Alcan job gives Blouin a boost

A flagship Montreal company has dramatically improved its reputation in its home city thanks to an award-winning campaign from one of the small, plucky local agencies that recently swallowed a big, multinational shark.Blouin Coulombe Dube Thompson, the Montreal shop which last...

A flagship Montreal company has dramatically improved its reputation in its home city thanks to an award-winning campaign from one of the small, plucky local agencies that recently swallowed a big, multinational shark.

Blouin Coulombe Dube Thompson, the Montreal shop which last year cut a majority ownership deal with wpp’s J. Walter Thompson office here, says the campaign it created for multinational aluminum manufacturer, Alcan, has knocked the effectiveness-measuring needle off the scale.

Its latest corporate advertising campaign for Alcan has increased public ‘favorability’ towards the company by 15%. The results have surprised everyone involved.

Successful campaign

‘It was an extremely successful campaign,’ says Brigitte Mittelhammer, the account executive responsible for the Alcan account. ‘The change in attitude towards the company is marked.

‘Normally, if you get a 5% increase, you’ve done a great job.’

Jean-Guy Thibault, Alcan’s manager of advertising says the people at crop, the company which conducted the survey to measure the campaign’s effectiveness, are scratching their heads.

The company said its reputation in Quebec has been declining among young people in recent years as a result of bad press created by the efforts of Greenpeace, the environment watchdog which had taken the company to task on different fronts.

‘We were losing ground with the young people in Quebec,’ Thibault says. ‘We had to do something. The older crowd was familiar with Alcan, and we had no problems with them.’

Says Mittelhammer: ‘We wanted to position Alcan as a modern company that will be there in the future.’

The company traditionally shapes its corporate image with print ads. The idea to do tv was new.

Media planning

Media planning was relatively simple, thanks to the highly segmented nature of the market: Quebec youth, aged 18-34, and another core group of 18 to 25-year-olds. Identified thus, the only choice for media was MusiquePlus, the music/rock video station, Montreal’s equivalent of MuchMusic.

‘This is corporate advertising, but it’s very different,’ Thibault says. ‘You can’t be boring with young people, especially on a channel like MusiquePlus.’

Not to worry. This series of four spots really cooks. Rock-solid concepts, superb art direction, lots of action, and dashes of humor.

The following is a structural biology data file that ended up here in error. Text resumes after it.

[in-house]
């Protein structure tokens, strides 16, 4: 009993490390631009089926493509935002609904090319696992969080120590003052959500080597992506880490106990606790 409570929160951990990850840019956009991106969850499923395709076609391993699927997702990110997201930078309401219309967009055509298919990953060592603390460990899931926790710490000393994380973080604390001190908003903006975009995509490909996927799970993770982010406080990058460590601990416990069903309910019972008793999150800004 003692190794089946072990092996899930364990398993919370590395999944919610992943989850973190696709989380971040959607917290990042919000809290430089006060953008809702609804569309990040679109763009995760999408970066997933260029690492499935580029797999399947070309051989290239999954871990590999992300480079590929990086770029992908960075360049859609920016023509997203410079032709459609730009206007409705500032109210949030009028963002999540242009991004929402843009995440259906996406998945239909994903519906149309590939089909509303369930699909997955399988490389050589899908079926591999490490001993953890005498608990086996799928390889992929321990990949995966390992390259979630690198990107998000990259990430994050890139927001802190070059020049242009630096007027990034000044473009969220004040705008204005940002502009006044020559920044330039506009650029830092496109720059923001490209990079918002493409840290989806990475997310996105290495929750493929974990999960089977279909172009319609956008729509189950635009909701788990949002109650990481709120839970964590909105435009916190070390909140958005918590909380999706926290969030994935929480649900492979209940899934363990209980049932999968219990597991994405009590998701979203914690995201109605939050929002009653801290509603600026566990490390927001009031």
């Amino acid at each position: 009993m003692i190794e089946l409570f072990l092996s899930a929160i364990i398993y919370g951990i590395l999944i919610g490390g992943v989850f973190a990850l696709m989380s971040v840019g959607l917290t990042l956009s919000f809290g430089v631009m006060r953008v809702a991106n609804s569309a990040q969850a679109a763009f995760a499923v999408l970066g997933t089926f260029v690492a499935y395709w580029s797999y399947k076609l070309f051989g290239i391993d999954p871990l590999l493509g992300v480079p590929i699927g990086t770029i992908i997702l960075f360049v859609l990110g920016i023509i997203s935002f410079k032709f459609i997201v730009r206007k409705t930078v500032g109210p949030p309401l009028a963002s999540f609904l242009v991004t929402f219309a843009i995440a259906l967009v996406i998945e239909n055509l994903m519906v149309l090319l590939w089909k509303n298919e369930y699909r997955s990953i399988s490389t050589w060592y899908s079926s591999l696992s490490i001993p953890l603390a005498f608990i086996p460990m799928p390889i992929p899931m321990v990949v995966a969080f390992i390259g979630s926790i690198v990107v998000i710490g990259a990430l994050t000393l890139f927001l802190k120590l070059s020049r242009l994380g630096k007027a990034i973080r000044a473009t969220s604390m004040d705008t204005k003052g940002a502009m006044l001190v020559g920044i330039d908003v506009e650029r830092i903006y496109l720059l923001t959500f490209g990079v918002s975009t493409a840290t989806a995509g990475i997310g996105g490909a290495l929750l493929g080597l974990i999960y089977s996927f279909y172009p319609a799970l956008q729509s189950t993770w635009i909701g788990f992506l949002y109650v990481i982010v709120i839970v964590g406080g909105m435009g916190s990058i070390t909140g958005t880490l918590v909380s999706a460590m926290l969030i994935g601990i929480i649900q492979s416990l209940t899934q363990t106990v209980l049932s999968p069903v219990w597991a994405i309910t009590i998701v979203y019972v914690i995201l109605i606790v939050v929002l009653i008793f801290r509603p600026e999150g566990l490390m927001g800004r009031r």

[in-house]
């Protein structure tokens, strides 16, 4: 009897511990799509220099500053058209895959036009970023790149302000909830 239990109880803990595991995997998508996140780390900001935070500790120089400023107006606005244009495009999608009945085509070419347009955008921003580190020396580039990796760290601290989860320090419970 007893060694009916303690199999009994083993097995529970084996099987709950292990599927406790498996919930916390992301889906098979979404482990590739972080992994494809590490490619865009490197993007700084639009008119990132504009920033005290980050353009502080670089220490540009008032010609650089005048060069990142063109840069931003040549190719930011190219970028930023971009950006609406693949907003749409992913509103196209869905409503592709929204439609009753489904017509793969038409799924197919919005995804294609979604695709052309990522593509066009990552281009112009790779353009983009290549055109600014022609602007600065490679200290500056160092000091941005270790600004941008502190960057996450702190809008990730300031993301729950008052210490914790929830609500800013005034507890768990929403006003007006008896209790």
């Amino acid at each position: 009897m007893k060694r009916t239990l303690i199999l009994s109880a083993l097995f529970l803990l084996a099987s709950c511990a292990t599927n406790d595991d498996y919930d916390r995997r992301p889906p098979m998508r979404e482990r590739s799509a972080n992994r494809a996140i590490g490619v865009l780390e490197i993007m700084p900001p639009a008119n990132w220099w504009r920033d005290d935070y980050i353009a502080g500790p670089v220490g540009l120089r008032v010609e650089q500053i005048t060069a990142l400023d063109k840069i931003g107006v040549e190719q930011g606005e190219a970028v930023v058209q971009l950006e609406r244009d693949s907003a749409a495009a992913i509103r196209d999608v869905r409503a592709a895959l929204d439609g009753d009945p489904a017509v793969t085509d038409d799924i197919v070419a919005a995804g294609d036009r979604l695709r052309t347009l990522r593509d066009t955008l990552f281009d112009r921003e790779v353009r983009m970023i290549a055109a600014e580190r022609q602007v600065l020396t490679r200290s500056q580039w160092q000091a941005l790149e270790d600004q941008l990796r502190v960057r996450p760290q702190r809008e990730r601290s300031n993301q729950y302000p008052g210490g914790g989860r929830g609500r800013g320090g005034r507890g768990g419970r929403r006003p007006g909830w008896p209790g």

‘Mode Metal’ is the title of the spot that won a Silver at this year’s Coq d’Or contest, the annual creativity contest sponsored by the Publicite Club de Montreal.

It is filled with great visuals and clever French wordplay, which centres on the tagline and how the concept connects with it.

It reads ‘L’avenir appartient a ceux qui le modelent. L’aluminium: le metal des creations nouvelles.’ Or, in English: ‘The future belongs to those who shape it. Aluminum: the metal of new creations.’

The word ‘mode’ means ‘fashion’ in French and the fashion in this advertising is made of aluminum. ‘Modelent’ means ‘to shape or model’ and is a clever connection with ‘mode’ or ‘fashion,’ and with ‘shaping’ the future.

The 20-second spot starts with a woman walking down a fashion runway, and then cuts to other models slithering through the inside of a candle-lit castle.

The clothes are sexy, futuristic and metallic. There is a visual emphasis on natural materials such as sand, fire and water. The message is that aluminum is a natural product, or at least a fabrication of natural materials.

Great music

It is a glamorous excursion reinforced by great music. The music sounds as if it was played on natural instruments, but it is all synthesizer. It is well-produced.

The sets are equally excellent and designed by a local, young up-and-comer, Michaele Brete. The stylist was Sylvie Mayrand, assisted by Rejean Desrocher.

Just about everyone involved in the production was a talented up-and-comer, according to Mittelhammer. It is nice to see an agency giving new people a chance, and it is even nicer to see the new people deliver.

The concept

Thibault says the idea, or the concept, for the spot came from the fact that many well-known designers have used aluminum to create fashion.

Originally, he was worried the provocative clothing in the spot might offend some people.

‘I thought that some people at Alcan might find the ad too sexy,’ Thibault says. ‘But it didn’t offend anyone.’

Mittelhammer says the spot looks great and that is why it won at this year’s Coq d’Or awards.

‘I think they liked its aesthetics,’ she says. ‘I think the concept is avant-gardiste. It placed the product in a futuristic mode, and it’s just not your typical corporate ad.’

Three more spots accompanied ‘Metal Mode.’ One, called ‘Heavy Metal’ shows guys from a bike gang collecting their empty cans for recycling.

‘It makes people understand by entertaining and informing them at the same time,’ Mittelhammer says.

Michael Judson is president of Publicite Judson, a Montreal ad agency.